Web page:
When it comes to the Grizzlies, a panicky type would point to the fact that The Grizzlies have been outshot in 6 of 9 periods thus far and point to the lack of offense.  One might notes how many players are well into minus numbers in their +/- stats after three games.  A "Nervous Nelly" might demand action pointing out the fact that in the last 300 minutes of play, (less 5 mins in Cowichan) going back to 7 March 2015, the Grizzlies have trailed in every minute of those 300 minutes.  The over-reactive type might call for a bunch of drastic line changes and maybe even a few roster moves.  Good move or bad move, a panicky coach would certainly forget to wind his watch and he just might start making wild moves.

Gelsinger (22) and Pickup (14) Leading the Grizz
But let's step back for a moment and talk about how the Grizzlies are playing.  Frankly, I am not overly concerned, heck we are only three games into a 60 game schedule.  I think in general, the Grizzlies are playing quite well in spite of the three road losses.  Remember the Grizzlies have only seven retuning veterans in the lineup and two of them, Cody Van Lierop and Nick Guiney were sidelined in the last two losses with Van Lierop, a top D man missing all three games.  The losses have all been close one or two goal contests. The Grizzlies have one of the best goaltending tandems in the BCHL and team defence looks solid so far.  The Power Play can score goals and the team's leaders like, PJ Conlon, Cole Pickup, Kevin Massy and Brayden Gelsinger have lead the way offensively pretty well so far.  Don't forget that the Grizzlies also own the #1 PK in the league, which currently sits at 91% efficiency.  In fact the PK would be at 100% efficiency if it were not for Kevin Massy being tripped while killing off a Clippers PP on Friday night which temporarily left only three penalty-killers on their feet, which turned a 5 on 4 PP into a 5 on 3 situation.
So are things really that bad?  I think not.

Capt Sullenberger and First Officer Jeffrey Skiles
If you go on-line and listen to the Cockpit Voice Recorder, (CVR) of US Airways 1549 its really quite chilling.  There's Sully Sullenberger, climbing out of LaGuardia on a cold January afternoon on his way to Charlotte, NC.  He even points out to his co-pilot Jeffrey Skiles how beautiful the Hudson River looks on the day.  Suddenly he says to his Co-Pilot says: "Birds."  The Airbus A320 flies through the flock of geese and within seconds the two pilots know that they have lost both engines. They know as well that they have zero chance of a re-start on either engine and they have nowhere to land as they are now gliding over Manhatten at well under 5,000 feet.  This is what pilots call "an in-flight emergency".  Within three minutes, the airplane would be carefully managed to a safe and effective emergency water landing in the middle of the Hudson River and all passengers would exit unharmed and be rescued by various water craft who would rush to the stricken airliner.  Meanwhile Captain Sullenberger, after wading through water up to his knees in the back of the airplane to check for any forgotten passengers, would be the last to board a rescue craft.  No panic, no emotion, just a cool, professional reaction to a frightening situation.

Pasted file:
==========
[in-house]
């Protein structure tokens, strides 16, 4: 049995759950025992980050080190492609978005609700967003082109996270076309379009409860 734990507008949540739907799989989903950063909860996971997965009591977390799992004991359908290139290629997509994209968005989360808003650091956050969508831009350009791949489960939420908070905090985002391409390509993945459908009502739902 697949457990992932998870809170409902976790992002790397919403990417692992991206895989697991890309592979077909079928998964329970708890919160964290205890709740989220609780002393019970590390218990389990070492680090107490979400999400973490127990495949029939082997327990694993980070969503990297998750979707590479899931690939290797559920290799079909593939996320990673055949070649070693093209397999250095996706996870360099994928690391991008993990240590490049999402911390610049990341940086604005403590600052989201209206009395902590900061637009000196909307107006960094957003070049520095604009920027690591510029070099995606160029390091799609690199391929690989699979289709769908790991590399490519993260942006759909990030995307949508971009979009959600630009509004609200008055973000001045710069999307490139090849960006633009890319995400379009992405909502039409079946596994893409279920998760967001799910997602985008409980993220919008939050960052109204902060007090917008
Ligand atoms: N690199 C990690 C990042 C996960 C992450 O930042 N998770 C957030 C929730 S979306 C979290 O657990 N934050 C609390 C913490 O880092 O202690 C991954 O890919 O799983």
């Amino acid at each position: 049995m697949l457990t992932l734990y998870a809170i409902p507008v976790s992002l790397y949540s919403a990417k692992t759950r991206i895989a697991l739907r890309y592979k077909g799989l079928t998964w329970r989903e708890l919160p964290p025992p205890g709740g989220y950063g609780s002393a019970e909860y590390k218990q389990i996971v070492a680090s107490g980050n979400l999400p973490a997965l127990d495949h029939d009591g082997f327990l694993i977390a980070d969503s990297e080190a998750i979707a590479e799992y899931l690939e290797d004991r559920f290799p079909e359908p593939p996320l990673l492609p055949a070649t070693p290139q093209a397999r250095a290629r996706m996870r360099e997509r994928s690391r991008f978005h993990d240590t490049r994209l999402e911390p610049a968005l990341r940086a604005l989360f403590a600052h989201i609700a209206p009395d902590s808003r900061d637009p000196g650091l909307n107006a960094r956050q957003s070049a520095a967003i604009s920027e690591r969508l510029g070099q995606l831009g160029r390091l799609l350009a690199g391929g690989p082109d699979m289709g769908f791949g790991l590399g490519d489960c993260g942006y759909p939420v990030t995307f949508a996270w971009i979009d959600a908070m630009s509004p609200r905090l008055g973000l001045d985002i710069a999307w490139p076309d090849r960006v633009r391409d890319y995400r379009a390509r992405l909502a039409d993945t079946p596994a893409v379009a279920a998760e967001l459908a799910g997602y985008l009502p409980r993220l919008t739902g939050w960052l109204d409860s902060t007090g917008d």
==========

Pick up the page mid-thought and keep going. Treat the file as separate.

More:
Coach Didmon at The Office
And frankly, that is what the Grizzlies need at the moment, just a calm and professional reaction by the one commanding "the aircraft".   I am pretty sure that is exactly what Coach Didmon has in mind; I have watched him coach for years now.  At the end of the day, The Grizzlies have simply lost a few hockey games.  They have lost a few hockey games with a roster full of talented rookies, each of whom who are slowly finding their way in the early days of their respective BCHL careers, hardly an emergency.

You know I read somewhere that Tom Hanks is going to play the role of Captain Sully Sullenberger in a new Hollywood movie coming out soon about Flight 1549.  I wonder what they will have his character do when he suddenly sees that flock of Canadian Geese appear in his window and he finds himself at low altitude over America's largest city in an airplane full of people and fuel with no operating engines?  I hope they show him winding his watch.

Grizzlies Meeting Author's Idol, Ron MacLean (note author not in photo)